You may have two versions: “You took Fu (Pawn)?  That’s great!” or “You took other than Fu (Pawn)?  That’s impressive!”  Since Shogi has the largest number of Fu (Pawn) pieces, they can be easily captured.  Other pieces have to break a barrier made up of Fu (Pawn) pieces.  So pieces other than Fu (Pawn) is more difficult to capture.  Try to reflect it in your compliment.

3. “Woe! You made a piece promotion.”

A piece promotion is a proof of reaching the opponent’s base.
A piece promotion is a proof of reaching the opponent’s base.

Shogi has a terminology, “Naru” or promotion, which means that any piece besides Gyoku (King) and Kin (Gold) can be promoted to gain more power when it moves into the opponent’s base: from the sixth row to the ninth row for the player who play first or from the first to the third for the second player.
A piece promotion can be a proof of children reaching to the opponent’s base.

During a Shogi game, you will feel unpleasant when your pieces are captured.  Avoid getting captured, you can hardly move pieces forward bravely!  A small child made it!  What a great courage!
Please give a praise with your look of surprise for them promoting a piece and gaining a more powerful piece.

4. “You found a good way to give a check.  Superb!”

Only a few more steps, when you have reached the end of the game and are ready to give a check.
There are only a few more steps left, when you have reached the end of the game and are ready to give a check.

In the section #2, “Great!  You took a piece!”, I talked about what is going on during the beginning and the middle of a game.  “Giving a check” will happen in the end of a game.  During the middle of the game when both players’ pieces face each other, you would focus on capturing your opponent’s pieces.  Once you get in the end of the game, you recognize that the great need of deploying your hand pieces you captured during the middle game.  Putting a captured piece back on a board might be difficult for small children who don’t get used to a Shogi game completely.  They might feel unease to put it back more than to move their pieces forward bravely.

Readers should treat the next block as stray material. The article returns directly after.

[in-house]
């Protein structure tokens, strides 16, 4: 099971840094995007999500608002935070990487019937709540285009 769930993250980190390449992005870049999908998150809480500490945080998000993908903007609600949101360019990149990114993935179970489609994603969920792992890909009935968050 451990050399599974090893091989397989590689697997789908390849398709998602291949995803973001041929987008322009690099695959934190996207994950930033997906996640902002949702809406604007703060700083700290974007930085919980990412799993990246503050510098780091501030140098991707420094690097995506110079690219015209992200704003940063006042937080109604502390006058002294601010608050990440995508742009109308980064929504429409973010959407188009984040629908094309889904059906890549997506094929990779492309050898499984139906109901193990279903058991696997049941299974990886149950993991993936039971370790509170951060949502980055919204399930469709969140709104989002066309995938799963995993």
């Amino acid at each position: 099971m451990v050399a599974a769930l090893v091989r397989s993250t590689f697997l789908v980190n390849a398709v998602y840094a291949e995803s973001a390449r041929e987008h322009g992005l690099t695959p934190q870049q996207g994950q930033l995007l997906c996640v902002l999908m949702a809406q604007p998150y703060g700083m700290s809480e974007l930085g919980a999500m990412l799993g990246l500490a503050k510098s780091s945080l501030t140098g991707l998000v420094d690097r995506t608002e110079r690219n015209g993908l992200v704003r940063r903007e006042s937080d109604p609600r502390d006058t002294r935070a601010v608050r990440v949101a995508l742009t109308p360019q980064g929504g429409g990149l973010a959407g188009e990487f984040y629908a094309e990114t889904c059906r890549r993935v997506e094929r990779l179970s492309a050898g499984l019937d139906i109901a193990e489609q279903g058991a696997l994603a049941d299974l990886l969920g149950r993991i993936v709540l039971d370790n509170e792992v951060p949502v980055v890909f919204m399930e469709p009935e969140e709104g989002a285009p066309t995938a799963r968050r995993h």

If children could “give a check” or “checkmate the opponent’s Gyoku”, I would say those would be the proofs telling that children overcame their uneasiness and put the right piece in the right square!

5. “Finally, you finished a game.  I’m proud of you!”

After a long game, praise children, saying “I’m pround of you!” with your appreciation for their concentration.
After a long game, praise children, saying “I’m proud of you!” with your appreciation for their concentration.

As I mentioned, a Shogi game takes a long time.  Shogi players will have several difficulties during a game introduced in section #1 to #4, and they have to deal with those difficulties to end the game.
Whether children won or lost a game, please give them your appreciations for their efforts to face and work out several problems until the endgame.  Tell them, “You made a game to the end.  I am proud of you!”, with your big smile!

What did you think of today’s article?
For children, Mom and Daddy saying “Great job” is the most encouraging to become motivated than anything else, even more than winning a game.
If your children have just played Shogi, you may wonder if they would find Shogi fun or continue it.  In such cases, I would recommend finding something to praise in them.  That will work!

Did you get interested in Shogi?   If so, our online shop is the right place for you!

この記事の執筆者Nae Kanamoto